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Animal house calls

Darrell Greer
Northern News Services
Published Wednesday, September 14, 2011

Baker Lake played host to the third annual visit from the Canadian Animal Assistance Team this past week.

NNSL photo/graphic

Veterinary technician Carley Lay, left, vaccinates a sled dog while its owner, Sharon Ookowt, helps keep it calm in Baker Lake this past week. - photo courtesy of Susan MacIsaac

A total of nine team members, including co-ordinator Susan MacIsaac, made the trip.

MacIsaac has been co-ordinating the team's visit since the program began three years ago.

Although MacIsaac moved to Ottawa this past year after 10 years in Baker, she plans to stay involved with the annual clinic.

"I stayed involved with this year's clinic again because I started this program and became the main co-ordinator with the veterinary team," said MacIsaac.

"I plan on staying involved for the next couple of years because we've got a five-year plan with the Canadian Animal Assistance Team."

This year's visiting team members came from parts of Ontario and British Columbia.

The group spent a full week in Baker, focusing on population control, vaccines and deworming.

MacIsaac said dogs were given a rabies vaccine and a core vaccine against parvo, distemper and other common viral diseases.

She said the team also had specific dewormer medication for the types of worms dogs get in the Kivalliq.

"Some of the money for this comes from fundraising in Baker through a committee called the buddy fund.

"It raises money for the part of the project that's the community's responsibility.

"The community has to assist with airfare, find a place for team members to stay, feed them, and find a place for the clinic to run.

"Also, including transportation in the community, basic supplies for the clinic, and, last year, the purchase of an emergency supply of dewormer, the minimum we have to raise for a clinic is $15,000."

Companies do chip in to help support the clinic through sponsorships.

Calm Air provided a reduced airfare rate and the Qulliq Energy Corp. provided space in a staff house for this year's clinic.

MacIsaac said the number of animals the team treats in Baker has gone down during the past three years - and that's a good sign.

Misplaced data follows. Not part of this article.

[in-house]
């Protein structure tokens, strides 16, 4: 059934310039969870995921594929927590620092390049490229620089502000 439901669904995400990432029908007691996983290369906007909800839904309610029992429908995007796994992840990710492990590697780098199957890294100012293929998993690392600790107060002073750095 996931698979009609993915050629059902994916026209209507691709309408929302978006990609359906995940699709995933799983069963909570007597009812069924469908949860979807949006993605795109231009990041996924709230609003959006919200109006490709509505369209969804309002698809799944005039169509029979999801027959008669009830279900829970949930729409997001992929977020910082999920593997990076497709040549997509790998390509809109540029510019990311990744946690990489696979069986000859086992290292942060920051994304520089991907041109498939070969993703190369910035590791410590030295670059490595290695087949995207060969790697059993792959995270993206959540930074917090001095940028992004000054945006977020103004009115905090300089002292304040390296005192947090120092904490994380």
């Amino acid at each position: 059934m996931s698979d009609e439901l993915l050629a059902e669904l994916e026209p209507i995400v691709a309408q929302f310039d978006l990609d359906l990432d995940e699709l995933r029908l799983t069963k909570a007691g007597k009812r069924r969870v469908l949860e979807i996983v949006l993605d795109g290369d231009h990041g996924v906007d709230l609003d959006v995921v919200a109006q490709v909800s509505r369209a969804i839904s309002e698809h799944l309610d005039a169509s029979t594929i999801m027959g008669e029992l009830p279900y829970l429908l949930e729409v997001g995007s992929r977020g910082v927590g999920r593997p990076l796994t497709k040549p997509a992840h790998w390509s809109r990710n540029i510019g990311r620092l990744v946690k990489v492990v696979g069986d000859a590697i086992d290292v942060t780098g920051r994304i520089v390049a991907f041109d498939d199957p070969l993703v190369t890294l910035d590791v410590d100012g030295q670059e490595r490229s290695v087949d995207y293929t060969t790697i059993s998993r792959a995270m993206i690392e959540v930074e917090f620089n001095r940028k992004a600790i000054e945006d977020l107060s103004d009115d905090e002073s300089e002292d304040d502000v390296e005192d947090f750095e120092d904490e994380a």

About 170 animals were vaccinated and 75 to 80 spays and neuters performed each of the first two visits.

"If we see a solid decrease in the demand for spays and neuters, that means we're capturing the majority of animals in the community that need those procedures.

"We've only done about 50 or so this year, which is a good sign for this clinic.

"It means we're doing a good job in getting people to have their animals spayed or neutered."

The number of dogs requiring vaccinations in Baker also dropped this year.

MacIsaac said while that's also good news, animals still need their booster shots.

"Probably, most of the dogs in town have been vaccinated at least once during the past few years.

"It would be ideal if everyone came back every year, but it's much better now than what we had before here."

Team leader Laura Sutton has made all three trips to Baker for the clinic.

She said the community has been very receptive to the message of improved animal health.

"People who have dogs as pets, as well as those who have sled-dog teams, are very receptive to us coming here," said Sutton.

"Not everybody wants their pet spayed or neutered, because they want to breed them or increase their teams.

"But they're still very interested in the vaccines and dewormer.

"You can tell by the way people talk to us and interact with their dogs, how much their dogs mean to them."

Sutton said dog owners in Baker understand the team is trying to help them provide the best care they can to their animals.

She said there was a bit of hesitation during the first year, until people saw what they were up to.

"They know we're not trying to twist their arms to get dogs spayed or neutered, or we're not taking anyone's dogs away or anything like that.

"We get a great response from people here."

Sutton said the team doesn't perform any major surgeries while in Baker, but it's certainly capable of taking care of minor injuries.

She said team members can also take care of ear and eye infections and offer training advice.

"I was expecting to see nothing but husky crosses when I first came to Baker, but we see a great variety of breeds, including an Irish wolfhound, a Newfoundland dog and golden retrievers.

"There is, of course, more outdoor and Northern breeds of dogs, but we still see a huge variety of others.

"I've developed a bit of a soft spot in my heart for Baker and I really like it here.

"I'm not going to promise I'll be here on future trips, but it would be really, really hard for me to say no if I was invited back."

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